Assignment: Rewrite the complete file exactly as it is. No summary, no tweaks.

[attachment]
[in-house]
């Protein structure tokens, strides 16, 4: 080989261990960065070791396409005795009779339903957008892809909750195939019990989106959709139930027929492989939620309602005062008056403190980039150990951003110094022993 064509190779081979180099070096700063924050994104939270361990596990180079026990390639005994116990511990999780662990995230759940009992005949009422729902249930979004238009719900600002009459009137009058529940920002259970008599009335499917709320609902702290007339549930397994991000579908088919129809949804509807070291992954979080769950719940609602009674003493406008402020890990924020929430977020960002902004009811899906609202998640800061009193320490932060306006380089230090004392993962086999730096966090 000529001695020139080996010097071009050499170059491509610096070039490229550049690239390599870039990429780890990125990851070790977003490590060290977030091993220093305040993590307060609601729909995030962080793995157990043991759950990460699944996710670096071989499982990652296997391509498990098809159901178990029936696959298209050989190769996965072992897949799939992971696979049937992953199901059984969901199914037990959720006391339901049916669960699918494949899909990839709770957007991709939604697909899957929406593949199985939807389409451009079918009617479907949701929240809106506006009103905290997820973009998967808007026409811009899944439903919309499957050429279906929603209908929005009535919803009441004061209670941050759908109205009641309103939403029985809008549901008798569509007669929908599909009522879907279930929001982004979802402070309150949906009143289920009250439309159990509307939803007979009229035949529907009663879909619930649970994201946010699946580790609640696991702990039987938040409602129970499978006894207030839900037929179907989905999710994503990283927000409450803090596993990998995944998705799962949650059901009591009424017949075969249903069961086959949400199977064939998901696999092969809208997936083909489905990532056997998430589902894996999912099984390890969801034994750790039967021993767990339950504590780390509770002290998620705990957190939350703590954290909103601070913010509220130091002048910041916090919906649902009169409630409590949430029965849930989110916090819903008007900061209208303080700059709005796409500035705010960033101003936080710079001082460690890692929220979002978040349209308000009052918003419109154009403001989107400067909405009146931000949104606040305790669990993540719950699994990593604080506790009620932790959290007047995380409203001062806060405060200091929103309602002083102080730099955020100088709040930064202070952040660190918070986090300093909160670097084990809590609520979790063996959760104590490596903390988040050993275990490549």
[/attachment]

[in-house]
């Protein structure tokens, strides 16, 4: 080989261990960065070791396409005795009779339903957008892809909750195939019990989106959709139930027929492989939620309602005062008056403190980039150990951003110094022993 064509190779081979180099070096700063924050994104939270361990596990180079026990390639005994116990511990999780662990995230759940009992005949009422729902249930979004238009719900600002009459009137009058529940920002259970008599009335499917709320609902702290007339549930397994991000579908088919129809949804509807070291992954979080769950719940609602009674003493406008402020890990924020929430977020960002902004009811899906609202998640800061009193320490932060306006380089230090004392993962086999730096966090 000529001695020139080996010097071009050499170059491509610096070039490229550049690239390599870039990429780890990125990851070790977003490590060290977030091993220093305040993590307060609601729909995030962080793995157990043991759950990460699944996710670096071989499982990652296997391509498990098809159901178990029936696959298209050989190769996965072992897949799939992971696979049937992953199901059984969901199914037990959720006391339901049916669960699918494949899909990839709770957007991709939604697909899957929406593949199985939807389409451009079918009617479907949701929240809106506006009103905290997820973009998967808007026409811009899944439903919309499957050429279906929603209908929005009535919803009441004061209670941050759908109205009641309103939403029985809008549901008798569509007669929908599909009522879907279930929001982004979802402070309150949906009143289920009250439309159990509307939803007979009229035949529907009663879909619930649970994201946010699946580790609640696991702990039987938040409602129970499978006894207030839900037929179907989905999710994503990283927000409450803090596993990998995944998705799962949650059901009591009424017949075969249903069961086959949400199977064939998901696999092969809208997936083909489905990532056997998430589902894996999912099984390890969801034994750790039967021993767990339950504590780390509770002290998620705990957190939350703590954290909103601070913010509220130091002048910041916090919906649902009169409630409590949430029965849930989110916090819903008007900061209208303080700059709005796409500035705010960033101003936080710079001082460690890692929220979002978040349209308000009052918003419109154009403001989107400067909405009146931000949104606040305790669990993540719950699994990593604080506790009620932790959290007047995380409203001062806060405060200091929103309602002083102080730099955020100088709040930064202070952040660190918070986090300093909160670097084990809590609520979790063996959760104590490596903390988040050993275990490549």